Two Florida Polytechnic University students are getting a high-flying look at an industry that plays a major role Florida’s high-tech future. And the opportunity will surely shape their professional future as well.
Senior Krystal Rivera and junior Andre Archer are completing an internship at Draken International in Lakeland, Florida, the leading company in adversary air service in the world. Both mechanical engineering students are actively working on modernizing aircraft.
Draken owns over 100 tactical fighter aircraft and operates the largest commercial fleet of ex-military jets in the world. The company plays the role of enemy aircraft, known as Red Air forces, in training exercises for multiple branches of the U.S. military and other Air Forces around the globe.
“We’re bringing legacy international aircraft into the modern century by doing engineering projects on anything they need,” said Archer, who is pursuing a concentration in aerospace. “We get to do everything from start to finish, from the initial problem to design to prototype to final product.”
Retired Air Force Maj. Gen. Jake Polumbo, who assists with strategy and industry partnerships at Florida Poly, said Archer and Rivera are working as one of Draken’s engineering teams for modifications to its fleet of aircraft.
“These mods include structural changes requiring company validation and approval before the new part or modification can be flown on any aircraft,” Polumbo said. “This entails a full CAD design with a drawing package necessary for fabrication, followed by the development of a prototype that goes through detailed structural analysis conducted by another set of interns from Embry Riddle Aeronautical University.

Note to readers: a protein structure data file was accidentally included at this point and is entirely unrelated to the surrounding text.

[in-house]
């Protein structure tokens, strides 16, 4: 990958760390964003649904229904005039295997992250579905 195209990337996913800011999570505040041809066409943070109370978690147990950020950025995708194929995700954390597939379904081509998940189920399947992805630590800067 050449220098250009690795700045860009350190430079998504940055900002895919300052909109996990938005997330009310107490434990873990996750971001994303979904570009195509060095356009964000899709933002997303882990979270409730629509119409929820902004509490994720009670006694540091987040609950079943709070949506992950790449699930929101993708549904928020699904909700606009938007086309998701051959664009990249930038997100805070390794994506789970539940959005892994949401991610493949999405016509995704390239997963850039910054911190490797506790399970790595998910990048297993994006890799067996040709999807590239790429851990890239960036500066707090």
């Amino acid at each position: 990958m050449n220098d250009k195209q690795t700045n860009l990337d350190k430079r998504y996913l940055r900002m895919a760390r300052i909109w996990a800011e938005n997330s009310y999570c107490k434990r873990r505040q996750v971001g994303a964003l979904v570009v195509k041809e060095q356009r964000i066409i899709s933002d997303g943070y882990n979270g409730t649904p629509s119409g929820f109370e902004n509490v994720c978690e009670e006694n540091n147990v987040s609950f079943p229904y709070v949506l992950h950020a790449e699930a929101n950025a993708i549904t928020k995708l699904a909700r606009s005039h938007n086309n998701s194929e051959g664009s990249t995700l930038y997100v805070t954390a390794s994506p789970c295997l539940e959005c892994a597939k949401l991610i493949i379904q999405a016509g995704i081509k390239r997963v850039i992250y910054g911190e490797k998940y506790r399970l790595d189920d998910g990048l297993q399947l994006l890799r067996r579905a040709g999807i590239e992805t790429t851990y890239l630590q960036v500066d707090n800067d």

“It’s an impressive effort by two of our Florida Poly students and represents the true innovative spirit of the University.”
The importance of the work they do is not lost on Rivera and Archer.
“We have pilots’ lives in our hands, depending on what we’re working on,” said Rivera, a graduate of Avon Park High School in Avon Park, Florida. “Thankfully, we have a team and we work together to make sure what we do and what we have as a final product is safe to use in the actual product.”
Rivera’s days are spent working with pilots, engineers, and others to devise and refine solutions to a variety of engineering challenges. She said she is grateful for the experience.
“I feel like this is a one-in-a-million opportunity,” she said. “It’s not every day you get to work with experts in this field in specific processes. How many times can you say, ‘I worked alongside the military helping provide tactical aircraft’?”
Both Rivera and Archer credit the relationships they’ve built with Florida Poly faculty members for helping them secure their coveted internships.
“We have professors who actively seek out and help the students and we wouldn’t have gotten this internship if Dr. (Sanna) Siddiqui hadn’t reached out to us,” said Rivera, who transferred to Florida Poly from the University of Central Florida in 2018.
“The fact that this school and the professors are making the effort to help students is something you just don’t see in bigger schools.”
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